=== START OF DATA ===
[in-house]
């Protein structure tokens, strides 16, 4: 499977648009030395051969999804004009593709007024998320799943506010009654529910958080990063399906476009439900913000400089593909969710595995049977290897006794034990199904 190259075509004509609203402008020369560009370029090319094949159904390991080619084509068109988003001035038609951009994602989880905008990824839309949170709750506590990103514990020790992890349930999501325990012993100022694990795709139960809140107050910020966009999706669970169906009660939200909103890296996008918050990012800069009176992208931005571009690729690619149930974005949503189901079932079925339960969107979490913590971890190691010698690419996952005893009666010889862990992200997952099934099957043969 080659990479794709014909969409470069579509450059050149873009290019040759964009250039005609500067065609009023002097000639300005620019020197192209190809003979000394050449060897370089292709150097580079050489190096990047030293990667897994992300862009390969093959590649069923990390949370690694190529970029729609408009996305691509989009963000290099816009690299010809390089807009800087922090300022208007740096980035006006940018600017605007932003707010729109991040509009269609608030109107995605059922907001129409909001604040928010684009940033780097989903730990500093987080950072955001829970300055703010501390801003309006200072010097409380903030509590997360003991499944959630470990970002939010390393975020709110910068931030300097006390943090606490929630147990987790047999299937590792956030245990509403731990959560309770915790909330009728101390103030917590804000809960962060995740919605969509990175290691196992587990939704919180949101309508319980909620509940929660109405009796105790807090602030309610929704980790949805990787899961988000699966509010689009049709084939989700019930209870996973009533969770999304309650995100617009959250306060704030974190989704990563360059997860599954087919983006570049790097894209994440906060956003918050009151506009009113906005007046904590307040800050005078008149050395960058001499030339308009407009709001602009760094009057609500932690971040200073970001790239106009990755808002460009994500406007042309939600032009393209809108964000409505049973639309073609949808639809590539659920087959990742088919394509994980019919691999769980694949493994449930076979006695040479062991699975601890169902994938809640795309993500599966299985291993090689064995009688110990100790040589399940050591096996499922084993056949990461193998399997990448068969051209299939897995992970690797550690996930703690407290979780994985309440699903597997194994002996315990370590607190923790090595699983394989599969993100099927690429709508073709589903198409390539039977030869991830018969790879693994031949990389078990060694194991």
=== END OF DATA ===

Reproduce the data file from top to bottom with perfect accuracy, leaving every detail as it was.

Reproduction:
[in-house]
């Protein structure tokens, strides 16, 4: 499977648009030395051969999804004009593709007024998320799943506010009654529910958080990063399906476009439900913000400089593909969710595995049977290897006794034990199904 190259075509004509609203402008020369560009370029090319094949159904390991080619084509068109988003001035038609951009994602989880905008990824839309949170709750506590990103514990020790992890349930999501325990012993100022694990795709139960809140107050910020966009999706669970169906009660939200909103890296996008918050990012800069009176992208931005571009690729690619149930974005949503189901079932079925339960969107979490913590971890190691010698690419996952005893009666010889862990992200997952099934099957043969 080659990479794709014909969409470069579509450059050149873009290019040759964009250039005609500067065609009023002097000639300005620019020197192209190809003979000394050449060897370089292709150097580079050489190096990047030293990667897994992300862009390969093959590649069923990390949370690694190529970029729609408009996305691509989009963000290099816009690299010809390089807009800087922090300022208007740096980035006006940018600017605007932003707010729109991040509009269609608030109107995605059922907001129409909001604040928010684009940033780097989903730990500093987080950072955001829970300055703010501390801003309006200072010097409380903030509590997360003991499944959630470990970002939010390393975020709110910068931030300097006390943090606490929630147990987790047999299937590792956030245990509403731990959560309770915790909330009728101390103030917590804000809960962060995740919605969509990175290691196992587990939704919180949101309508319980909620509940929660109405009796105790807090602030309610929704980790949805990787899961988000699966509010689009049709084939989700019930209870996973009533969770999304309650995100617009959250306060704030974190989704990563360059997860599954087919983006570049790097894209994440906060956003918050009151506009009113906005007046904590307040800050005078008149050395960058001499030339308009407009709001602009760094009057609500932690971040200073970001790239106009990755808002460009994500406007042309939600032009393209809108964000409505049973639309073609949808639809590539659920087959990742088919394509994980019919691999769980694949493994449930076979006695040479062991699975601890169902994938809640795309993500599966299985291993090689064995009688110990100790040589399940050591096996499922084993056949990461193998399997990448068969051209299939897995992970690797550690996930703690407290979780994985309440699903597997194994002996315990370590607190923790090595699983394989599969993100099927690429709508073709589903198409390539039977030869991830018969790879693994031949990389078990060694194991």